By William Desmond
Addresses the tip of artwork and the duty of metaphysics.
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Extra info for Art, Origins, Otherness: Between Philosophy and Art
I think the situation is more complex, indeed plurivocal. Mimesis, eros, and mania go together, each as different but complementary ways of approaching what is original, and this in both a human and other than human sense. One might even say that eros and mania suggest a second underground, more intimate to the soul than the first Cave, and in which the soul, so to speak, is under-grounded in what exceeds itself, an exceeding that, in turn, incites the soul above itself, beyond itself and the first Cave.
7 One might correlate mimesis with a more correspondence view of truth, in that an other original seems given to which the imitation is to be likened. We have already seen the difficulty of trying to fix a univocal one-toone correspondence between original and imitation: there is openness in the correspondence, giving likeness in unlikeness, unlikeness in likeness. Correspondence points in itself to more that fixed univocal correlation: the dynamic of passing between the two sides of the mimesis, between one and the other.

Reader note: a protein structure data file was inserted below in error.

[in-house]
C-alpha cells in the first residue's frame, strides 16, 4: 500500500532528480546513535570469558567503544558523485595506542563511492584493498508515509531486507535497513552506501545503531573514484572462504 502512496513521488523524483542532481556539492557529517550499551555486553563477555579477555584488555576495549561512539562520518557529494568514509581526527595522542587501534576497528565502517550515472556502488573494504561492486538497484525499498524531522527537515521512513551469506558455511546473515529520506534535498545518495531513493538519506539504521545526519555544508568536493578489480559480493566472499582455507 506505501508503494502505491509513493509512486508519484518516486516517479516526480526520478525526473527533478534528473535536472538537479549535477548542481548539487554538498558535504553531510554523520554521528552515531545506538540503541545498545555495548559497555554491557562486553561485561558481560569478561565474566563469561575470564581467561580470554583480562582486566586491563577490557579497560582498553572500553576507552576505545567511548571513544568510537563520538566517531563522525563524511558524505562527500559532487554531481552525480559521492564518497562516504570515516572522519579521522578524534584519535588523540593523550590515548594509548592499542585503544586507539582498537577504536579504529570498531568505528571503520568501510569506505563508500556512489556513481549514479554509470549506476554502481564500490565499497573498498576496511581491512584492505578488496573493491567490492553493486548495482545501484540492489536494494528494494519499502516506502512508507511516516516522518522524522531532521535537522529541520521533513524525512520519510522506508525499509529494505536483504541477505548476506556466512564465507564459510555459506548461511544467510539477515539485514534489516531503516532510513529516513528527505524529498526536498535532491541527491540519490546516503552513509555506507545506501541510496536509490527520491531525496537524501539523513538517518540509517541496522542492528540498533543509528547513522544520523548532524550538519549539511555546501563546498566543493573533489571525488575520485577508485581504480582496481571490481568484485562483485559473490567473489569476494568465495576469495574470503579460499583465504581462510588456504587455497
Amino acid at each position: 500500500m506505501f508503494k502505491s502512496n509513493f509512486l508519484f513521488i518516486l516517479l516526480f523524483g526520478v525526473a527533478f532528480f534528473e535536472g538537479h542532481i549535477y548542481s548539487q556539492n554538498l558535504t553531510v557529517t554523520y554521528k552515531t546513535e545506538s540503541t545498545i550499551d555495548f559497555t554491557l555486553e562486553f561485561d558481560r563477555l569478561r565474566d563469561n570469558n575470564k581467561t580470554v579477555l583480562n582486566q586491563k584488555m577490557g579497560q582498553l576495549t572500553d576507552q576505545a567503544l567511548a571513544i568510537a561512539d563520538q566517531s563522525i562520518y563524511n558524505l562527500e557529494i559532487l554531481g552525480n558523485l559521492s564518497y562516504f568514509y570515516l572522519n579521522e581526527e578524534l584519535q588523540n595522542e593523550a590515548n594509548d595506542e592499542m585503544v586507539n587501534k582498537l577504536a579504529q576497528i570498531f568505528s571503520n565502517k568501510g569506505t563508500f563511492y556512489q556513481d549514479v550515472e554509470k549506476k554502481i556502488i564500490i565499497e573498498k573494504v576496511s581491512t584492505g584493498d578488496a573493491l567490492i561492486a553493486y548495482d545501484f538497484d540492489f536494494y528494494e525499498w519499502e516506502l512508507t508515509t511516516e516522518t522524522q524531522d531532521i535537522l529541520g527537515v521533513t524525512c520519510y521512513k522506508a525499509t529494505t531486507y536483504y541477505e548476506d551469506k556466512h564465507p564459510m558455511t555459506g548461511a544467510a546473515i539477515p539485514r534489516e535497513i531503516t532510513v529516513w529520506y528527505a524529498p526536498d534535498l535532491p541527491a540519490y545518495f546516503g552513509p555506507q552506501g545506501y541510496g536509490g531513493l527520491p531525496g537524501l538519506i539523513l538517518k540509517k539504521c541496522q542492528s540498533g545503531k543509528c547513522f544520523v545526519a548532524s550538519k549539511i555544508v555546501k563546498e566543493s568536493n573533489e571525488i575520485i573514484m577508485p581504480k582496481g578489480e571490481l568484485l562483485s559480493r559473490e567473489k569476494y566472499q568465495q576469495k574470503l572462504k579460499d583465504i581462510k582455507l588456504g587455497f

There must be difference for an imitation to work—you need the unlikeness of the image, as much as the likeness. One could say that the image, to be true, must be false, if truth means univocal correctness. But if the image is true by being false, there must also be a “being true” that takes the equivocity of appearing into account, that does not sidestep this equivocity. I think the premoderns were never so literalist in their univocalizing that no allowance was made for this openness of the mimetic relation.
Art, Origins, Otherness: Between Philosophy and Art by William Desmond